So today one of my Gen Y buddies posted an article on a new phenomenon: the "quarter-life crisis." This new, self-induced crisis is neatly summarized early in the article:
This phenomenon, known as the “Quarterlife Crisis,” is as ubiquitous as it is intangible. Unrelenting indecision, isolation, confusion and anxiety about working, relationships and direction is reported by people in their mid-twenties to early thirties who are usually urban, middle class and well-educated; those who should be able to capitalize on their youth, unparalleled freedom and free-for-all individuation. They can’t make any decisions, because they don’t know what they want, and they don’t know what they want because they don’t know who they are, and they don’t know who they are because they’re allowed to be anyone they want.
The Bartish shorthand for this might be called the "What am I going to be when I grow up?" crisis. Or simply ennui brought on by lack of bounds or direction (see Barry Schwartz's The Paradox of Choice for an extended treatment of this problem). I probably had something like this in my mid-20s, but I very quickly got sick of my own whining with asking, "Why me?" and asked, "Okay, what do I want out of life?" My rather naive answer was, "I want to go into space." Trajectory set. Date: October 31, 2004. Everything else after that was a quest to figure out what I needed to do to get there.
Now other people might come up with different answers to the question I asked myself or ask themselves different questions entirely. After spending a lot of my teens and twenties as an intellectual, it was somewhat unique for me to think about applying practical considerations to the wild ideas roaming around my head. But I think it's safe to say that from that point on, I started applying what Ayn Rand would call reasoning, my mother would call "common sense," and I ended up calling "wisdom." Once I had a goal in mind, the rest was just details, and I went forth and lived my life.
But I have a lot of friends--not just Gen Yers--who still don't have an answer to "What do I want?" Other people might be more driven by family, or more Earth-based aspirations. Bully for them. If you've got a dream, chase it. If you can't pursue it right now, take a job that supports you while pursuing what you really want in your free time. Of course, as my buddy Martin put it, "Sometimes a job is just a job." Maybe. My time at Disney's Dixie Landing Resort front desk qualifies. Hated the job, did it to pay the bills, spent my free time with my friends, reading, writing, traveling, and drinking. I took what joy from my life as I could, and I lived low-rent. And I had a great time in Orlando. I still have great friends from that time.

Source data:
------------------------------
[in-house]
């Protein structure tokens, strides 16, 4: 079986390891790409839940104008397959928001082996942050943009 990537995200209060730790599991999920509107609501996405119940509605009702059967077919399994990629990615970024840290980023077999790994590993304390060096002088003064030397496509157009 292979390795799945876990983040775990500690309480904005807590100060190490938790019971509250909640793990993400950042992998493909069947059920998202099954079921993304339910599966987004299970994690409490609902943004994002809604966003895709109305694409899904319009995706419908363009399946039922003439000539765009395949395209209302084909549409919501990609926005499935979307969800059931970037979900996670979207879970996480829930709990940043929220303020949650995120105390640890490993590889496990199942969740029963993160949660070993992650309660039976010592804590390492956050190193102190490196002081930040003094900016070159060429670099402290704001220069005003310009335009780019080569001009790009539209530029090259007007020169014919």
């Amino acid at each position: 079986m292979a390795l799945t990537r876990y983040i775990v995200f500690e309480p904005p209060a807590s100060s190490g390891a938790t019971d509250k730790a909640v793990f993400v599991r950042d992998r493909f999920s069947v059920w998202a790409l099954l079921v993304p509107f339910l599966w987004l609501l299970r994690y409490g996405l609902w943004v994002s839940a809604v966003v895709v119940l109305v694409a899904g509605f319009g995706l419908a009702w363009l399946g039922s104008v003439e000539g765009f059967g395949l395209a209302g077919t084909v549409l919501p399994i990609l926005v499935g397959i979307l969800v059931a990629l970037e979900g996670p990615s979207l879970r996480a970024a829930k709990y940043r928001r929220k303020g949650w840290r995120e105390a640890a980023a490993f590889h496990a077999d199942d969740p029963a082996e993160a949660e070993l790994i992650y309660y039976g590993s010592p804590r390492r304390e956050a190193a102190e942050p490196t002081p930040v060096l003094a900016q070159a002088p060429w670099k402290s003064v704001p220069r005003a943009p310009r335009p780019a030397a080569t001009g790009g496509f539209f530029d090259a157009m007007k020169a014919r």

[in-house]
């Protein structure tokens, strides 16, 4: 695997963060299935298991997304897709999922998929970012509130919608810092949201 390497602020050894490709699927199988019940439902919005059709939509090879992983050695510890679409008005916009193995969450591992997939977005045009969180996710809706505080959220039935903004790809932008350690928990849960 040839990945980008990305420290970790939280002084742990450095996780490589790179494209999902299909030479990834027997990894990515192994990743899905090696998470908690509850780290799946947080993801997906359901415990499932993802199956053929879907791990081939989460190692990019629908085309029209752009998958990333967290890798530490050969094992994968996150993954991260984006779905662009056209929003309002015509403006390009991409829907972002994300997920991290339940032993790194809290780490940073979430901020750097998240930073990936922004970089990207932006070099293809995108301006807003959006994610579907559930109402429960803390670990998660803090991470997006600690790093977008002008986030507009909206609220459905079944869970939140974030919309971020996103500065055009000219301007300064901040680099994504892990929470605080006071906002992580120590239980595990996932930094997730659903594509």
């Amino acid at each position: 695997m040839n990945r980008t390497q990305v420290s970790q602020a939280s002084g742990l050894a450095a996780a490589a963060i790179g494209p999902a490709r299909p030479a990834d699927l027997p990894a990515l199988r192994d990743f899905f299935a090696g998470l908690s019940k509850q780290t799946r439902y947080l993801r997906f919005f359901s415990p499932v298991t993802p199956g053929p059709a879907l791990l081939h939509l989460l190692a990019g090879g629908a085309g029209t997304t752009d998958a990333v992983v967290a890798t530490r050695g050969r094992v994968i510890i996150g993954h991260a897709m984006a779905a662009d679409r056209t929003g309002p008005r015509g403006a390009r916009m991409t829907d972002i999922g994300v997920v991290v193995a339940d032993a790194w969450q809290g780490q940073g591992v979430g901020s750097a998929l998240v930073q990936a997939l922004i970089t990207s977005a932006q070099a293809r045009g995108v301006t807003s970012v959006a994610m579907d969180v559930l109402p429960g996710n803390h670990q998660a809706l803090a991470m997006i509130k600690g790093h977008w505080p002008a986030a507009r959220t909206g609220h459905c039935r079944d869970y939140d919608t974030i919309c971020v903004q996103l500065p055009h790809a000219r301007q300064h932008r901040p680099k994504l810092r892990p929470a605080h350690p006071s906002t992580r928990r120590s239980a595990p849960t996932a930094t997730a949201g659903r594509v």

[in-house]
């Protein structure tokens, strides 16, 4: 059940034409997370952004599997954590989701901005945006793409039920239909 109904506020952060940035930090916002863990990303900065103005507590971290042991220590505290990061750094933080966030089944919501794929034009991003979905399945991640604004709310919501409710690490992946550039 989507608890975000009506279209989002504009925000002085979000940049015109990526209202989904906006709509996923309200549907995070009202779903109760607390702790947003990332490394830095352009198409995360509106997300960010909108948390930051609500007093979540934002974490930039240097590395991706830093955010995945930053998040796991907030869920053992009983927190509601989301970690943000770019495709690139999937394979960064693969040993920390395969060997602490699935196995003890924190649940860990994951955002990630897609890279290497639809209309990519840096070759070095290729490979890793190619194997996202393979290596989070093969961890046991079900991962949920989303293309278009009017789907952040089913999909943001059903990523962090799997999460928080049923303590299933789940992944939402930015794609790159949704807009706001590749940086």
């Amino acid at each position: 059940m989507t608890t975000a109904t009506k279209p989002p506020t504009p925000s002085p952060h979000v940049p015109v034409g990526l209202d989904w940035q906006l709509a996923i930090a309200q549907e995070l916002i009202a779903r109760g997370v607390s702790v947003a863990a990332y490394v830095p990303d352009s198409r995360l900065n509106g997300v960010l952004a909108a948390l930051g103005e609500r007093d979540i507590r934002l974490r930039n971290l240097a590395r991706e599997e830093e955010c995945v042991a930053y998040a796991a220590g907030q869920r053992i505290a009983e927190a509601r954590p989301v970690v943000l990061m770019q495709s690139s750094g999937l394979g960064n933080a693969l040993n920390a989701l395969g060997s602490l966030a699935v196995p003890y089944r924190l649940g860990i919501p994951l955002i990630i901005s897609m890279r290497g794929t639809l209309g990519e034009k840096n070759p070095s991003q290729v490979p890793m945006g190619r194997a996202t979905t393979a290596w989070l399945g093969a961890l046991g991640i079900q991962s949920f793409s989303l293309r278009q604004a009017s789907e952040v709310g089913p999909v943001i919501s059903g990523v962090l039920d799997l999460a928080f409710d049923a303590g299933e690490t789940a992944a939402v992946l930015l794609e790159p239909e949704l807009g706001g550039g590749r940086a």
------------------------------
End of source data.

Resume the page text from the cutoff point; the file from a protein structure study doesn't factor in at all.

Of course even I'm not immune to moments of self-involved boredom. Excellent example today: I could sense myself getting p!$$y with a couple of coworkers about an absolute non-issue in even the work scheme of things, and yet I was prepared to make myself a permanent annoyance to my boss over it. If I tell you it's over an issue of grammar, that will show how shallow and terrifying the concerns of my life are right now.
And then I remembered an 8-year-old kid Darlene the Science Cheerleader knows. This girl is by all accounts a sweet kid, winning smile, the whole nine yards of what you'd like a kid to be. Well, last week Dar informed me that this little girl is going in for serious chemotherapy, radiation, and bone marrow work to cope with leukemia. She's already got a head like a ping pong ball, but her smile lights up the room. They've been treating her like a queen this past weekend--whale watching, tea party, ice cream party, whatever the hell she wants. Today was the day she was supposed to go in for the full-court medical press, and I suddenly remembered that as I caught myself being a self-involved nincompoop.
So when I read/hear about twentysomethings who don't know what they want to do with their empty little heads/lives, I think of the stuff I have left to do with my life, and then I try to think of kids like this little girl and shut up. If I have too much time to worry about my own little problems, I need to take a page from my e-buddy Laura and just do something for someone else.
Or, as the article puts it, "In other words: it might just be time to grow the f@#$ up."